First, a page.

Expert Tips for Barn-Style Door Installation
Two builders offer their top tips for replacing existing doors with sliding doors.
Sliding doors offer function and quirkiness that make them a worthwhile DIY project. Add these on-trend doors to your home and you also will end up with a focal feature for a room, says Tyler Kitchens of Atlanta-based POP Custom Homes.
Sliding Door in Bathroom Entryway
Consider the thickness of the barn door, says Tyler Kitchens with POP Custom Homes in Atlanta. Standard interior doors are 1 3/8” thick, which will be consistent with a standard track. If the sliding door you are choosing is thicker than that, you’ll want to take purchase a track that will accommodate your door thickness.
POP Custom Homes
Antique and barn-style doors can restore elements to an historic or older home, and other sliding doors can match interior doors and even fit an ultra-modern residence. The doors can be custom made or purchased from a local hardware store or manufacturer, and dozens of websites offer custom-designed barn doors, hardware and track systems, says Randy Schiltz, president of t-Olive Properties in Milton, Ga.
Barn doors, an attractive alternative to a traditional door, have become a mainstream option, although the labor, door and other materials can make it more expensive than a standard interior door, Schiltz says. For tools, you’ll likely need these: drill, router, level and stud finder.
Here are things to consider when taking on a sliding door DIY project.
1. How will you hang it?
Sliding barn doors are often quite heavy, Schiltz says. The track system must be affixed to a header or substantial blocking in order to keep the door in place.
A solid header, such as a 2x8 or 2x10, will allow the track mounting hardware to have substantial support. The track systems also can be customized to fit a desired look, he says.
This prep work is easy in new construction, because a blocking or a solid horizontal header can be installed during framing, Schiltz says. When remodeling a home, you will need to open up the wall above the door opening as well as the wall where the track will extend (the opened door) and add a header or blocking. The blocking will align with the track hardware mounting holes.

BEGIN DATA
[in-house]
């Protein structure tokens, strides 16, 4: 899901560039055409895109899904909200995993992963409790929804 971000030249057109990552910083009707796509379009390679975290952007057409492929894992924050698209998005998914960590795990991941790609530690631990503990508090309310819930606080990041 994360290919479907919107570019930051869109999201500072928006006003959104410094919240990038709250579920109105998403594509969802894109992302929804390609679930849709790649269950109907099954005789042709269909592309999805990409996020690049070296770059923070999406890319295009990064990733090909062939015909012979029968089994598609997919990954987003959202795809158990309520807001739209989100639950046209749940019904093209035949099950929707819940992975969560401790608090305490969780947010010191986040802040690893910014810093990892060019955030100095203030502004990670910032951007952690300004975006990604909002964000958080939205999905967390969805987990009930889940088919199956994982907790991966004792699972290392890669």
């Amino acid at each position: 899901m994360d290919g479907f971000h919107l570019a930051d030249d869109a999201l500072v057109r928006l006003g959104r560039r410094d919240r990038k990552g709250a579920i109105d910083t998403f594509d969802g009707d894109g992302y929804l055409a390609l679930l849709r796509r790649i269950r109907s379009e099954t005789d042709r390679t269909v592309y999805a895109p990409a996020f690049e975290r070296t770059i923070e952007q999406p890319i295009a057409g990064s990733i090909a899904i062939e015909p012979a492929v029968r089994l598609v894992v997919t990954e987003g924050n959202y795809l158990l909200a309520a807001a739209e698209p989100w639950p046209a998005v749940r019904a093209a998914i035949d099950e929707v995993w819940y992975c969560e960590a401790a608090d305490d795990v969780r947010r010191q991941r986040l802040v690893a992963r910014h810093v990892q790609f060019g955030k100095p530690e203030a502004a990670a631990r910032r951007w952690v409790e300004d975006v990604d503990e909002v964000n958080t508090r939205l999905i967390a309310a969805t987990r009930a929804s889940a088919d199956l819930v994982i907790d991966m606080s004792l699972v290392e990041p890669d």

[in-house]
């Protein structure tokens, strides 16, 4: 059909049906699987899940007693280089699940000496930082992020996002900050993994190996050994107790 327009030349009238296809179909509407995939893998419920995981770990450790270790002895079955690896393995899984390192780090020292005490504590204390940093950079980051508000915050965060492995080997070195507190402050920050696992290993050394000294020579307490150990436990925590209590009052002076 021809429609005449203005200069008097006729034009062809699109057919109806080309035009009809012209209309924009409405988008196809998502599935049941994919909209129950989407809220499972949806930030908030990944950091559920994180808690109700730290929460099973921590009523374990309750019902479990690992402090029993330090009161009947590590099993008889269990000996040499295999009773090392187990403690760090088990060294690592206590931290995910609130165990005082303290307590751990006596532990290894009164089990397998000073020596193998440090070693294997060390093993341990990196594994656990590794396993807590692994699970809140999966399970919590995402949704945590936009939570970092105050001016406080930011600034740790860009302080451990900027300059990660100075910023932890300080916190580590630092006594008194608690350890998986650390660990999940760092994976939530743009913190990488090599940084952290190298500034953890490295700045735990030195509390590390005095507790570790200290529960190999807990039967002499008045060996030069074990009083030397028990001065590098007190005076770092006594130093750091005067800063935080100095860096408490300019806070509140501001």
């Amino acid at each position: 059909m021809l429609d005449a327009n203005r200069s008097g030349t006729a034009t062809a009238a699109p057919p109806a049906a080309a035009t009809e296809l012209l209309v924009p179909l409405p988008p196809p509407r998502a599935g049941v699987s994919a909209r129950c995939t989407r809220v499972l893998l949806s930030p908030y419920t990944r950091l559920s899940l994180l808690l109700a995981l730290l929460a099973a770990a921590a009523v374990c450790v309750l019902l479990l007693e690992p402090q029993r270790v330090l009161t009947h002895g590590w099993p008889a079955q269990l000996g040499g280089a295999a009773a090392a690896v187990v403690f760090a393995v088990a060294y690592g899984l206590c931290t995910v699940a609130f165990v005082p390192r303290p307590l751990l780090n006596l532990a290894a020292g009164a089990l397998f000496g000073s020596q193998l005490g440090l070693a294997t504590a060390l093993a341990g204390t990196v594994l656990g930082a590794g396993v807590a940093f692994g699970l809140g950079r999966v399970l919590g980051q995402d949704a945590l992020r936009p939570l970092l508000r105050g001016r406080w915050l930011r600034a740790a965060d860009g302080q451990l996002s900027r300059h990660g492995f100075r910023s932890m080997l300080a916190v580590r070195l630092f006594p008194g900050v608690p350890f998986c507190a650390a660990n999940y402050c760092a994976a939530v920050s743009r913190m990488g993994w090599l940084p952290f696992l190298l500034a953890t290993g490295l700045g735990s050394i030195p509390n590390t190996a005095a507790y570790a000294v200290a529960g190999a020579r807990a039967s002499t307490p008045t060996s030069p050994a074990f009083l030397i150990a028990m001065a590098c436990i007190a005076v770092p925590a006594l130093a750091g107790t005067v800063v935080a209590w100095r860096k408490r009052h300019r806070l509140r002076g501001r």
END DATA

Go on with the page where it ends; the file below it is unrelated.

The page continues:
The track will be at least the width of the barn door times two (for a single door), so your header or blocking must cover the entire distance. If possible, extend your header or blocking past this distance by 6 inches or so, just to be safe, Schiltz says. Make sure the track is level, with the gap at the bottom and trim clearance in mind. Providing a strong and secure way to mount the tracks is a vital element in a safe and secure barn door, he says.
Kitchens suggests filling the holes and touching up the paint before you install the track, for ease of space.
2. Where will you position it?
If there is an outlet or switch near where you are installing, Kitchens says it is a good idea to contact a licensed electrician to evaluate the location of wires behind the wall so you don’t puncture them. Also evaluate the area where the barn door will be when it is open. Consider outlets that may be blocked and furniture in those areas, he says. Don’t overlook light switches or receptacles that may become “covered up” if a barn door is installed.
3. How wide and tall should it be?
Always choose a door that is larger than the entry space. The door should block the light from the top and two sides when shut, Kitchens says. Consider two barn doors that meet in the middle for larger openings.
If you’re looking for true privacy, don’t expect it from a barn door, Schiltz says. The gaps on the sides of the doors keep it from blocking out sound, and you can see beyond the door from certain angles. That’s why he doesn’t recommend sliding doors for closets, bathrooms, pantries or bedrooms. Instead, he suggests locations where barn doors can simply remain open and closed only on occasion, such as a divider between a kitchen and dining room, or a playroom.
The width should simply cover the opening and any trim that may be used to case in the opening, Schiltz says. Most standard interior doors are either 6 feet, 8 inches or 8-feet tall. The barn door hangers will roll on the track, which is mounted above the door to the header or blocking. With blocking or a header in place, the mounting hardware can be applied to adequately cover the opening.
Make sure that you account for trim and the bottom gap when sizing the door. When accounting for a 1-inch gap on bottom and 3-inch trim on a standard 6-foot-8-inch opening, the door height should be 7 feet. Use the header or blocking to apply hardware at the height that covers what you are after.
4. How thick should it be?
Standard interior doors are 1 3/8-inch thick (compared to 1 3/4 inches for exterior doors), which will be consistent with a standard track. Kitchens says if the barn door you choose is thicker than that, you’ll want to purchase a track that will accommodate your door.
5. What will hold it down?
To keep the barn door in line and to prevent it from freely swinging, make sure to install either a wall mounted or floor mounted guide, Schiltz says. Then you'll be free to enjoy your sliding door, oh and all the compliments from guests once they see your handy work.